I have few personal photos on my blog, but anyone is free to use any of them for any non-commercial purposes. For me to feel or state otherwise would be taking myself too seriously.

  4. Well, in all fairness, there are quite a few folks making these bags or selling the patterns for them. Obviously, a lot of people think they're cute and it's a trend that has caught on. I personally don't like them for the reasons I stated, but there are plenty of others who do like them and don't care what I think.

    Business people should expect that not everyone is going to like their product(s). Taste is subjective. Moreover, I doubt that my thoughts posted on a little visited blog is going to be a serious threat to their business. Seems to me the smart thing to do is to give some consideration to the thoughts posted here and determine if they have any merit. Perhaps negative feedback might help in making improvements to their product. Or perhaps not.

  5. i know from experience that not all doctor's spouses are either rocket scientists or overly burdened with common sense. It makes sense that the spouses of military personnel would display a similar ratio.

  6. I'm a career Soldier. I've been to a lot of posts and while I've seen ACU style bags in the PX and Clothing Sales stores, I've never seen a Bragg Bag (not even on Fort Bragg, if that is their origin place). However, I do think that there is a fine line between showing your affinity for the Military, and flat-out broadcasting too much information about yourself.

    Personally, I go out of my way to keep a low profile when I'm not in uniform. There are no stickers on my car window (other than the DOD Registration sticker that soon will go away)that show my rank, branch, special qualifications, or alma mater, for that fact. It's not good Operations Security (OPSEC), and it opens you up to targeting. When you consider that 80% of all intelligence is "open source", then perhaps you can see the value of reducing your signature. It doesn't take much.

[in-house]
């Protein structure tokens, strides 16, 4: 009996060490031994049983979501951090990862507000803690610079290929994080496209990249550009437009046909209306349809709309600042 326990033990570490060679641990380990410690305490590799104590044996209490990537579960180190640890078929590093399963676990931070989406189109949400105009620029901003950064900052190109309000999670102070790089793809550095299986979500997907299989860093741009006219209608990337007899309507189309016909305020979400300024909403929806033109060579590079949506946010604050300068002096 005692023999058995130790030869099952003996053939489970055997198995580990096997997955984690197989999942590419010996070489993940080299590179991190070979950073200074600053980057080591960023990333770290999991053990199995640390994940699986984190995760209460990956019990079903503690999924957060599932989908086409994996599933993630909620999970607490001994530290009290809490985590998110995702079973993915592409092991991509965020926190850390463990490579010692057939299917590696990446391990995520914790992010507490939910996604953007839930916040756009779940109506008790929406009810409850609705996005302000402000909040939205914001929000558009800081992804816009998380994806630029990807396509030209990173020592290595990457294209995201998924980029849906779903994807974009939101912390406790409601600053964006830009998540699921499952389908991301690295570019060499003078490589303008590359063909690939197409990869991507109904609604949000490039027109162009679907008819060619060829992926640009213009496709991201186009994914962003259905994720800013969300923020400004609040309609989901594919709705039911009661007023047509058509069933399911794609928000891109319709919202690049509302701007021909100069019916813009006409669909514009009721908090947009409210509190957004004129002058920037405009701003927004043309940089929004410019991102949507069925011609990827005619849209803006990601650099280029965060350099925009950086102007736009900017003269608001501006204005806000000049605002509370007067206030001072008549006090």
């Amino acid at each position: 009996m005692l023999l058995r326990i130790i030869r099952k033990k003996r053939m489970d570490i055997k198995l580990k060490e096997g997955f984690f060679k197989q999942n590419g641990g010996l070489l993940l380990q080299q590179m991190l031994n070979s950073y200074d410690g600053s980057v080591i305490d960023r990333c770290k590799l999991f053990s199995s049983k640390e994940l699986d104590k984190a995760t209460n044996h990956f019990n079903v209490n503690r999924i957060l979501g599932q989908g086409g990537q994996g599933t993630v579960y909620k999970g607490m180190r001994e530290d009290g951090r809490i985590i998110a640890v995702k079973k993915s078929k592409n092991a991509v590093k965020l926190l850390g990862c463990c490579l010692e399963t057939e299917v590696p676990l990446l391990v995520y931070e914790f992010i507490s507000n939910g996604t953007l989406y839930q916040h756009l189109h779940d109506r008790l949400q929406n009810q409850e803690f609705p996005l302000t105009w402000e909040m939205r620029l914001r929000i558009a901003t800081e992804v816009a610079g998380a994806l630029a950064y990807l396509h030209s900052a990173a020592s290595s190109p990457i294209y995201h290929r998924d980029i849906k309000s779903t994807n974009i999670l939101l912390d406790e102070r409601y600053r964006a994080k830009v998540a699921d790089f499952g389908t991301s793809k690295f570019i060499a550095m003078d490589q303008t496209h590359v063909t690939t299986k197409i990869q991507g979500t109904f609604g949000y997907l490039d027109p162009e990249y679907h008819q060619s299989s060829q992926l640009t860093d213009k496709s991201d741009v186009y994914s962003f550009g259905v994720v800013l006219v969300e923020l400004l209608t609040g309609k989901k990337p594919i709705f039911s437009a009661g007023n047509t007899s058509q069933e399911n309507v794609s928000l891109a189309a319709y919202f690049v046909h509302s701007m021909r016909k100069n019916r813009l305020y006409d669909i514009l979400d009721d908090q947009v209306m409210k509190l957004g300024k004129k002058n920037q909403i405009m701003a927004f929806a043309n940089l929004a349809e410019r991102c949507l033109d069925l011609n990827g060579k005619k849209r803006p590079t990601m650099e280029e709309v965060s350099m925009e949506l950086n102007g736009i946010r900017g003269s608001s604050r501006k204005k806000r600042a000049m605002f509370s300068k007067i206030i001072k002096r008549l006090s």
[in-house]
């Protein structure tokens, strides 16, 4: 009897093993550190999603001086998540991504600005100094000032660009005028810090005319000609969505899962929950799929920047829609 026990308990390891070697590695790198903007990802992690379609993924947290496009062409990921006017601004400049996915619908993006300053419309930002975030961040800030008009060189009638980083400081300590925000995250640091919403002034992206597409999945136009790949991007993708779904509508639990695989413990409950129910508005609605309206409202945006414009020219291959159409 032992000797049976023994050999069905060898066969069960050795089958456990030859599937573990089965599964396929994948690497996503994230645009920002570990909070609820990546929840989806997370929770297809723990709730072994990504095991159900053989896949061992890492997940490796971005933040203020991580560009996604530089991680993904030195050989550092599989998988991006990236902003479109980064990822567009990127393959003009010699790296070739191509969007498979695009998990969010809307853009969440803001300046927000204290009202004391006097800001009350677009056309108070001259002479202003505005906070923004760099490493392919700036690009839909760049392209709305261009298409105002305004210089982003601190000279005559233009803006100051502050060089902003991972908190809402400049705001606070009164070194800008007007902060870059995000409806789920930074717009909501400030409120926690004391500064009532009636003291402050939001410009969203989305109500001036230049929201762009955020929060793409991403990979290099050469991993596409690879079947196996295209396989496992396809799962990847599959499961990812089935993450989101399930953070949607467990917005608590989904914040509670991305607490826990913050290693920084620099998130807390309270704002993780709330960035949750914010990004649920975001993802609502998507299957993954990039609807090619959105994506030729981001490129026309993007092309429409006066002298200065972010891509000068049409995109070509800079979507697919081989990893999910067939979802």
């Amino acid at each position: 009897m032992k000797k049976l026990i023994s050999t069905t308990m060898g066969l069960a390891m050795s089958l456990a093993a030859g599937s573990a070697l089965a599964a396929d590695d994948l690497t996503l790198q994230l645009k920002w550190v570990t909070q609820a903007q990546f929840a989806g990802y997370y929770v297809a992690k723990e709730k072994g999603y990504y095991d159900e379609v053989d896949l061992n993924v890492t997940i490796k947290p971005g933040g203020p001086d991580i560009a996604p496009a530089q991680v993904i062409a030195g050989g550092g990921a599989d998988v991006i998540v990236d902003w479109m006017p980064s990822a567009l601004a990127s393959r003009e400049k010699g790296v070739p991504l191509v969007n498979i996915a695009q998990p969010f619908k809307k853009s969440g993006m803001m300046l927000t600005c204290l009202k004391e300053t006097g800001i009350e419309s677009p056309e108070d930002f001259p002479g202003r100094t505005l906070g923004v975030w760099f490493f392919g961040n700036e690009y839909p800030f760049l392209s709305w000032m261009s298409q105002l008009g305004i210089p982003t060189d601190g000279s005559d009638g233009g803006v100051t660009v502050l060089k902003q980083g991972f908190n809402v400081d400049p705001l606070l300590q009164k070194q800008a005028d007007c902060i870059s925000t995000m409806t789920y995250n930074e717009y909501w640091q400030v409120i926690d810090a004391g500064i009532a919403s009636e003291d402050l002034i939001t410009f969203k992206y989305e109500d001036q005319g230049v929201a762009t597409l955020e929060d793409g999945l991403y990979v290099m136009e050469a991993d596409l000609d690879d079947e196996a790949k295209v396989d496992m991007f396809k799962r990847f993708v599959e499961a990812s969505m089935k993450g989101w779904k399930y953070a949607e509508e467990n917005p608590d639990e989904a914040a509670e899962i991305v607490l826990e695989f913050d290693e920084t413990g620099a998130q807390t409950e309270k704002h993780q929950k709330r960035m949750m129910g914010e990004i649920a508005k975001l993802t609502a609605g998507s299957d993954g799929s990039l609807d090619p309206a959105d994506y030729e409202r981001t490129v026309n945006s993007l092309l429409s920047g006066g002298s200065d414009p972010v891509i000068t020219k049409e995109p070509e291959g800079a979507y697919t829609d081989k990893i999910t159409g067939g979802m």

But it's a shame that Ms. Carter's responses were so emotional. There was a missed opportunity for what could have been some constructive dialogue between a businessperson and a product reviewer. Ms. Carter could have stayed and defended her product, explained her company's mission, and quite possibly gleaned some recommendations for improvement from an Army spouse. Even if knotty doesn't like Bragg Bags, I'm certain that there are others who do. I notice they are customizable, and I've seen pictures on Google of some bags that don't have any identifiable markings on them at all, except the ACU pattern. Ms. Carter could have added a "product tip" to her website that discussed OPSEC and provided recommendations for decorating bags that showed the person's military pride, without giving away personal information.

    Successful businesses adapt to change, and if they are smart, they solicit honest feedback from consumers. Otherwise, they will not remain competitive. I certainly wish Ms. Carter well with her business, but personally I wouldn't buy a Bragg Bag for my spouse.

  7. That was a most intelligent and thoughful reponse, D-503.